Carl called me aside at the end of a committee meeting. I knew from his face that he found it hard to speak.

“You haven’t seen Pete around much lately, have you?” he asked. Before I had a chance to respond, he hurried on. “I thought you ought to know. Apparently you offended him by something you said.”

I had noticed that Peter had not been regular the past several weeks. I had also noticed that he was not particularly friendly when he did come.

“Offended him?” I asked, wondering what I could have done.

“One Sunday after the service he was trying to get into the church office and the door was locked. You came by and said something like, ‘Hey, Pete, it’s the first time I’ve ever seen you trying to get inside the church. Usually you’re one of those trying to get out.’ ”

I vaguely recalled the incident. I remembered that Pete had laughed and had made some humorous retort as I unlocked the door for him. In fact, as I replayed the whole scene in my mind, the first part of it became clear. He had actually started the lightness by saying something like, “Some people can’t wait to get home for dinner. They lock the doors as soon as you say the last amen.”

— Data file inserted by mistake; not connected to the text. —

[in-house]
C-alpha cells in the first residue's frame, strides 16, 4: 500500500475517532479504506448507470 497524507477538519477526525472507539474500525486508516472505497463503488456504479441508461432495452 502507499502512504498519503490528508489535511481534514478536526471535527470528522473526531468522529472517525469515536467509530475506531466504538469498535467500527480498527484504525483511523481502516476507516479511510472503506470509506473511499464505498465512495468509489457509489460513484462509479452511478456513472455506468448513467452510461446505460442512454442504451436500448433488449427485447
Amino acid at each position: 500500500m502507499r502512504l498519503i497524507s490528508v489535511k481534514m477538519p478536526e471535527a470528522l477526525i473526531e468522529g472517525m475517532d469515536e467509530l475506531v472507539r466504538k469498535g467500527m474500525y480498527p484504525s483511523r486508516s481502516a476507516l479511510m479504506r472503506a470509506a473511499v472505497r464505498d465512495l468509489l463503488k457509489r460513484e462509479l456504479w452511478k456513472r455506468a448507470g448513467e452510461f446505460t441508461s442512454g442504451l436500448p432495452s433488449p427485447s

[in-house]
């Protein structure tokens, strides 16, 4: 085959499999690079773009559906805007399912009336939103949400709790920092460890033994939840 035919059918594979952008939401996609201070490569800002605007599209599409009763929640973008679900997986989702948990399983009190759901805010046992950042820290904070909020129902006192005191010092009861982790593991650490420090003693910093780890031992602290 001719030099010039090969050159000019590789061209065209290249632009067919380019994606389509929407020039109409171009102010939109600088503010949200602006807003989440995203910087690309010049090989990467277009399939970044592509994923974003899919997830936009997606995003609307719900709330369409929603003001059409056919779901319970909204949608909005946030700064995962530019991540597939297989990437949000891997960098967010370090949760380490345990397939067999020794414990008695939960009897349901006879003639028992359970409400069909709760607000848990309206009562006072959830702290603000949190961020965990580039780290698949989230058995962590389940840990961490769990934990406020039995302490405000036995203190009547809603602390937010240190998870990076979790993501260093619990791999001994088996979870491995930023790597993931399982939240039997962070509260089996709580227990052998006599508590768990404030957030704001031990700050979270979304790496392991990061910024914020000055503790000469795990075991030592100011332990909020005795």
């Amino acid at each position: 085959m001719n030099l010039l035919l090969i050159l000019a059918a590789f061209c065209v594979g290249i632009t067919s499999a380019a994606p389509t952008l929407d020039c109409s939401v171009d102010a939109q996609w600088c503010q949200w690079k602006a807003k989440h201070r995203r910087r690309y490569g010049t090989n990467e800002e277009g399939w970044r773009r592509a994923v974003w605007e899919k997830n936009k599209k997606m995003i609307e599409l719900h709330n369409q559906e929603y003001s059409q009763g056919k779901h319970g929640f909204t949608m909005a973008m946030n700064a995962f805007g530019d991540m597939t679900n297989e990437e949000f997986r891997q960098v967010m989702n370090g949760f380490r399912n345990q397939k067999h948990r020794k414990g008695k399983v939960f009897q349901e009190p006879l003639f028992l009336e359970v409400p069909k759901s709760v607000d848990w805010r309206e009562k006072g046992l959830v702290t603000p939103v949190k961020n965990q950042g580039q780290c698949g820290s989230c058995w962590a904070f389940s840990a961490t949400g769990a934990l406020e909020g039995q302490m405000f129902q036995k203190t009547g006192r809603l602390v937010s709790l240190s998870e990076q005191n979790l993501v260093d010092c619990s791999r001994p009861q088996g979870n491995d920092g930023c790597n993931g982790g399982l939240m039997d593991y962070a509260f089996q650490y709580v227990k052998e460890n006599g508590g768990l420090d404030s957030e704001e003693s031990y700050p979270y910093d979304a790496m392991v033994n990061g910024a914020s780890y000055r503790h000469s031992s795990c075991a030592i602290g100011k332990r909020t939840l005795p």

“Why, Carl, I was only kidding him.”

“I know. That’s the way Pete is. He’s touchy. He can hand out the banter and even hurt people himself. But you’re on pretty thin ice when you turn around and kid with him.”

“How did you find out?”

“He told his brother-in-law, who told Bill Rosen, and Bill told me.”

I nodded my head. Typical story. Someone gets offended in the church and by the time the information gets to me, it has been filtered through three or more other people.

“Thanks, Carl,” I said.

The conversation bothered me. First, of course, I had hurt someone, though unintentionally. I reviewed ...

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